The second major impact on the early leaders was Lockean empiricism. John Locke (1632-1704) was a classic physicist in England who produced some very important essays during the enlightenment period; most notably An Essay Concerning Human Understanding and Letters on Toleration which were both highly influential in the Stone-Campbell Movement. In An Essay Concerning Human Understanding Locke laid out his understanding of knowledge, faith, and opinion. Knowledge consists in those things which can be verified by the senses and known certainly. Faith consists in those things known by revelation and not sense experience, and opinions are all the things which are not known by sense experience or revelation. For Locke, it was important to distinguish between what is known certainly and what is known by opinion and speculation. Locke was among the first philosophers to ground Christian belief in sense experience and reason. The basis of Locke’s epistemology was that the human mind is a tabula rasa and through sense experience, humans come to understand the world from without.
In the religious environment of the early Stone-Campbell Movement in the Second Great Awakening, both Baconian philosophy and Lockean empiricism proved to be important tools at getting to certainty in Bible “facts.” These philosophies provided a vehicle for the early Restoration leaders to apply the scientific method to the Bible. Just as the natural scientist gathers facts from empirical observation, the Biblical scientist gathers facts from Scripture and makes his case. By reasoning from the facts, one could attain certainty in religious knowledge. However, there is a potential problem with an approach that applies the scientific method to the Bible. Science had despiritualized and demystified the universe. Before the advent of modern science, a tornado would have been attributed to the hand of God. After the advent of modern science, we understand about air pressure and weather patterns and we have a rational explanation for tornadoes. We don’t need to God to explain tornadoes. When the scientific method was applied to the Bible, it had a tendency to do the same thing. Thus, since we have the Word of God that we can hold in our hands, we don’t need to explain spiritual phenomena by appealing to the Holy Spirit.
During the 1850s, Tolbert Fanning was one of the most outspoken opponents of “spiritualism”. He began a series of articles in the 1856 Gospel Advocate entitled “Metaphysical Discussions”. He took aim at what he called “transcendental and spiritual philosophy.” In the fourth essay on this topic, Fanning laid out the history of philosophy. When discussing John Locke, he wrote, “John Locke, the real author of the Baconian philosophy and all correct thinking in England since his day, was born in 1632.” By describing Locke as the author of “Baconian philosophy” and “all correct thinking in England”, Fanning betrayed his philosophical biases. He went on to note Locke’s emphasis that “knowledge comes through sensation and reflection”; “the mind is a blank sheet upon which may be written impressions according to external influences”; “all our information is from without”; and that beyond those things which “come into the mind through the senses… we can gain no knowledge.” Fanning employed Lockean empiricism as a sword to combat the growing threat of transcendentalism and spiritualism within the Movement.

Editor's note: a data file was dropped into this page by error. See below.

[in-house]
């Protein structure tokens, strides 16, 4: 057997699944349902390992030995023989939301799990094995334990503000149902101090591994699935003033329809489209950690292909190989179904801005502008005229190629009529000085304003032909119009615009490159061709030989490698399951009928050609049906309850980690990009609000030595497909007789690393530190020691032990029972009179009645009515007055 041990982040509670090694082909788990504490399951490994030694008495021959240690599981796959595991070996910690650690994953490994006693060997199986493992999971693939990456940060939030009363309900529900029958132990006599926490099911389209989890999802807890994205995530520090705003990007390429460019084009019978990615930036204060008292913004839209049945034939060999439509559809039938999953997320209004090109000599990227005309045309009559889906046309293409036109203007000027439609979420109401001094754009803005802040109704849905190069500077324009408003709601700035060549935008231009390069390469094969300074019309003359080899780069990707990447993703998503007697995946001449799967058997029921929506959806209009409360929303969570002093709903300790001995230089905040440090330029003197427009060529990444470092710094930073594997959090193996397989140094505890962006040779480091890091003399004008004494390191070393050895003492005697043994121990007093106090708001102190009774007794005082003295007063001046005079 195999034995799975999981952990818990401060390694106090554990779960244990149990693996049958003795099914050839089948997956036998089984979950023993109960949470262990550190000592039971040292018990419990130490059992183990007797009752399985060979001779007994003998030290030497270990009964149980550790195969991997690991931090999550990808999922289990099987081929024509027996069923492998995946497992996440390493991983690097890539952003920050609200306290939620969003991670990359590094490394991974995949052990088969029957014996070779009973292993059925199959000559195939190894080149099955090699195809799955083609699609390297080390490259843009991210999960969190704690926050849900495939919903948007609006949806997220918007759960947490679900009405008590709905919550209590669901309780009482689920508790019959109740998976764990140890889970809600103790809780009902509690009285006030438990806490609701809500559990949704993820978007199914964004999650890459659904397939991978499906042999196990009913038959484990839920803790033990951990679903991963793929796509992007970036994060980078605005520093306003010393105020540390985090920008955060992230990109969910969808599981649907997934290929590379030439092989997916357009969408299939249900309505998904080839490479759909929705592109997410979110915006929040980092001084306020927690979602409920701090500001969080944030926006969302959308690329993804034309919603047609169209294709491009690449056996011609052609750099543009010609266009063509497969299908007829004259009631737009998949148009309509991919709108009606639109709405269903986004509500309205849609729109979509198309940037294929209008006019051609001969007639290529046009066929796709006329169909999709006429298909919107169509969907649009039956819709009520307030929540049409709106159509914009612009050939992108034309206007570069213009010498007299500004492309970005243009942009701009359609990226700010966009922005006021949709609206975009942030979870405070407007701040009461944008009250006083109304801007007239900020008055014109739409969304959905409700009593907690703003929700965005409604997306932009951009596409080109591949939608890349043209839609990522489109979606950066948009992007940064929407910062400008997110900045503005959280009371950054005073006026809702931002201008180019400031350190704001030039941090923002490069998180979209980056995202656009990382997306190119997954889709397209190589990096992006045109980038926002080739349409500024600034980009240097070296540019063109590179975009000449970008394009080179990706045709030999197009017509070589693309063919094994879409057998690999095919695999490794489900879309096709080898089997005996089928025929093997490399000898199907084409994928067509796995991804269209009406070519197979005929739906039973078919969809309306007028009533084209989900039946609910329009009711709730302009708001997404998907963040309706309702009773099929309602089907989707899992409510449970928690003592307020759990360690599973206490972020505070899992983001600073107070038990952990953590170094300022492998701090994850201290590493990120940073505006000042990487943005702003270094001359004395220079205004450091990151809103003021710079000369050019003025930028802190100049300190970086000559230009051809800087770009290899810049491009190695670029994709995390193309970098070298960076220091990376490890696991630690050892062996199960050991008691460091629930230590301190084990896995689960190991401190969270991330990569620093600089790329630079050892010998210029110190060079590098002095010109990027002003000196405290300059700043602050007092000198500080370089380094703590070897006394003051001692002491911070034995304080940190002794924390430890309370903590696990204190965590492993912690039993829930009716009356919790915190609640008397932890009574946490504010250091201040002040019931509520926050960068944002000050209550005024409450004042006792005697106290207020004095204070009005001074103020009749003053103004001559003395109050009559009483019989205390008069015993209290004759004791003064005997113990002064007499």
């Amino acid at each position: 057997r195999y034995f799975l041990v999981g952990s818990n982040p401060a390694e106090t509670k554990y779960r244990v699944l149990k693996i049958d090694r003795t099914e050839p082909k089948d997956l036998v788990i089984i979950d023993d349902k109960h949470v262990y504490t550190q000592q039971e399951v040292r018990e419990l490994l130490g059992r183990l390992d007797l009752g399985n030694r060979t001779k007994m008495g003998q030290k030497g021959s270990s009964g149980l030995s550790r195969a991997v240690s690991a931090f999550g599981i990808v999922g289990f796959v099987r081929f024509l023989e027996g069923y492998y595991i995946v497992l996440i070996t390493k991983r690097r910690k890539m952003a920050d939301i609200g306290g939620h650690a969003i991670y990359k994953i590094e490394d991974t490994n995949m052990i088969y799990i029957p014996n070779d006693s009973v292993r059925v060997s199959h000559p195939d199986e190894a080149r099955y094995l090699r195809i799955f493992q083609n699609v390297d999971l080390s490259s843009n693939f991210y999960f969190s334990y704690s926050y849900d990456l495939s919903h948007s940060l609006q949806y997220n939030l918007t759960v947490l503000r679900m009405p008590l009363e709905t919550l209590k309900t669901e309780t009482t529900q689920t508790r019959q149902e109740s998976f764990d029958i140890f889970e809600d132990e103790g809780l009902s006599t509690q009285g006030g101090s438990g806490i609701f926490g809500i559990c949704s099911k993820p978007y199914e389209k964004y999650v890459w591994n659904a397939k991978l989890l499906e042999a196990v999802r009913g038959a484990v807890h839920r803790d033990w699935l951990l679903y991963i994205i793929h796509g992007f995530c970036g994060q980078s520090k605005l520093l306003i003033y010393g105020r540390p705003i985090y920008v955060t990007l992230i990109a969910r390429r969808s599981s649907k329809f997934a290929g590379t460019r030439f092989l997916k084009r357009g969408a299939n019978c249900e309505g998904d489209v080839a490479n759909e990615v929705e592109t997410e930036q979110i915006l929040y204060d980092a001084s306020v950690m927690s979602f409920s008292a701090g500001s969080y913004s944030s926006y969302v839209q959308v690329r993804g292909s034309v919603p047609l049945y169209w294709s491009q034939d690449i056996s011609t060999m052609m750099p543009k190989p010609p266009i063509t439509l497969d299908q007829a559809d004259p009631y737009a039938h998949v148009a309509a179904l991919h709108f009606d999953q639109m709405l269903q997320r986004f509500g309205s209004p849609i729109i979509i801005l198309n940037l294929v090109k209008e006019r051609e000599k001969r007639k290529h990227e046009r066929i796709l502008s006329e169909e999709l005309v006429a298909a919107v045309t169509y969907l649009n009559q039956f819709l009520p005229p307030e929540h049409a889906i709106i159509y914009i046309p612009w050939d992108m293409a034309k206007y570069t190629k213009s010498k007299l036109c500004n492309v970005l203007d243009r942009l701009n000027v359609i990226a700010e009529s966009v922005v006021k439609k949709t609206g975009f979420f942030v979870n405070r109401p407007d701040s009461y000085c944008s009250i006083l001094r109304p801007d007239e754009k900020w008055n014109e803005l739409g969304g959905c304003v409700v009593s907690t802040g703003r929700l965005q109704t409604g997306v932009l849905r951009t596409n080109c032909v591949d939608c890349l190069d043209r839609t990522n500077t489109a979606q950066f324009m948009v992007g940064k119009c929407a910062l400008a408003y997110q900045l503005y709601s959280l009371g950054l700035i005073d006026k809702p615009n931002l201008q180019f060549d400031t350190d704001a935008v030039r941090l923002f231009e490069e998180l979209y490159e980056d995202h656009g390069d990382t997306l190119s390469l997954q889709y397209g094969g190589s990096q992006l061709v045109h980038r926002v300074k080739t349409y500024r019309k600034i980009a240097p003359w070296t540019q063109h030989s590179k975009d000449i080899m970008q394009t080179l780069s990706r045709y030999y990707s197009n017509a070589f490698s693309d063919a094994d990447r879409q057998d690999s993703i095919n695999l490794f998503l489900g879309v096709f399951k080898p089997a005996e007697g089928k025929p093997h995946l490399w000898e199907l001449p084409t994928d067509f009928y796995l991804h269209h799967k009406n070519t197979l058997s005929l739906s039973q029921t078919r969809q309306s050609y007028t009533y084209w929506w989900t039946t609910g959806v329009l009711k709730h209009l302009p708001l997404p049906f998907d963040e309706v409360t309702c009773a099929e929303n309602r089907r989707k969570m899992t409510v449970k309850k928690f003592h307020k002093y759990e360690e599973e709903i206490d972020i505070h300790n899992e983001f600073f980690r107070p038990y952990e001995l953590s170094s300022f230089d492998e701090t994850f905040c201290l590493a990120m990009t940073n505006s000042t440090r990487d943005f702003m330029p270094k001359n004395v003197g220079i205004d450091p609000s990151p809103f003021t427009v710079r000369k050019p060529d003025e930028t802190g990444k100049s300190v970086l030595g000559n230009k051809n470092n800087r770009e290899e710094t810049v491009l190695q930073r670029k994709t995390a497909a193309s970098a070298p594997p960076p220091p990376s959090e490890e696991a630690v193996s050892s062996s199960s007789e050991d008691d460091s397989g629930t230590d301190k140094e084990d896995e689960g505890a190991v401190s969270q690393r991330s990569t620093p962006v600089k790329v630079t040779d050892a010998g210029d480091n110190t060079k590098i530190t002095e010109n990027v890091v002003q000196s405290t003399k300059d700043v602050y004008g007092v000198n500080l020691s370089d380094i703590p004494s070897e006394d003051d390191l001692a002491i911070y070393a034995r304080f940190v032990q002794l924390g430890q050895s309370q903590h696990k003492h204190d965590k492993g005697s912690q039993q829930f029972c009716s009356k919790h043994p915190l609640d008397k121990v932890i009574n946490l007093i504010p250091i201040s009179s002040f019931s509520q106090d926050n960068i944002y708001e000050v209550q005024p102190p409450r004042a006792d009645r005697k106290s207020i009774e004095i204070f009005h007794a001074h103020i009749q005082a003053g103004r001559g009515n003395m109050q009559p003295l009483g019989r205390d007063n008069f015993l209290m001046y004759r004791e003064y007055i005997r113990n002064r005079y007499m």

For a number of years, Richardson had been concerned about what he considered a growing sickness in the Movement. He expressed his concerns in the article “Misinterpretation of Scriptures- No. I” that the “letter” had been elevated over the “spirit”. These concerns materialized into a later series entitled “Faith versus Philosophy”. President Fanning had supplied him with a prime example of the sickness. Richardson did not believe there was any flaw in the basic principles of the Movement (i.e. right of private judgment, Bible as guide in religion, and rejection of creeds and speculative philosophy). However, those great principles had not yet led to Christian union, and the great hopes for the Movement had not been fully realized. Richardson attributed this failure to a “serpent” that had cunningly entered “Eden” and seduced members with the “charms of forbidden knowledge.”
In his third article, Richardson diagnosed the disease:
To come directly to the point, then, I would state that, in my judgment, the error consists in the introduction of theories and speculations in direct violation of the very fundamental principles of this Reformation; in other words, that it is to be found in the commingling together of human opinions with the Divine teachings and thus adulterating faith with human philosophy.
Fanning was the perfect example of this error. Fanning believed he had completely discarded all philosophy and charged anyone embracing speculative philosophy as an infidel. The irony of Fanning’s articles is that in his denunciation of all philosophy, Fanning had actually openly employed Lockean philosophical theory. Richardson says:
Surely, then, unless President F. thinks incorrectly or not at all, it must be admitted that John Locke is the author of his thinking, and that he is, however unconscious of it, a philosopher of the School of Locke, or, what is usually termed A SENSUALISTIC DOGMATIST.
By accepting Locke’s tabula rasa theory and that knowledge only comes to the soul externally through sensory experience, Fanning believed that mankind is entirely dependent upon the Bible for any knowledge of God. Richardson would later call this philosophy the “dirt philosophy” because of its tendency to materialize all knowledge. He charged that Fanning was guilty of employing philosophy “without having the slightest suspicion of the influence.” Richardson believed that many in the Movement, like Fanning, were violating one of the core principles: the rejection of creeds, traditions, and philosophies.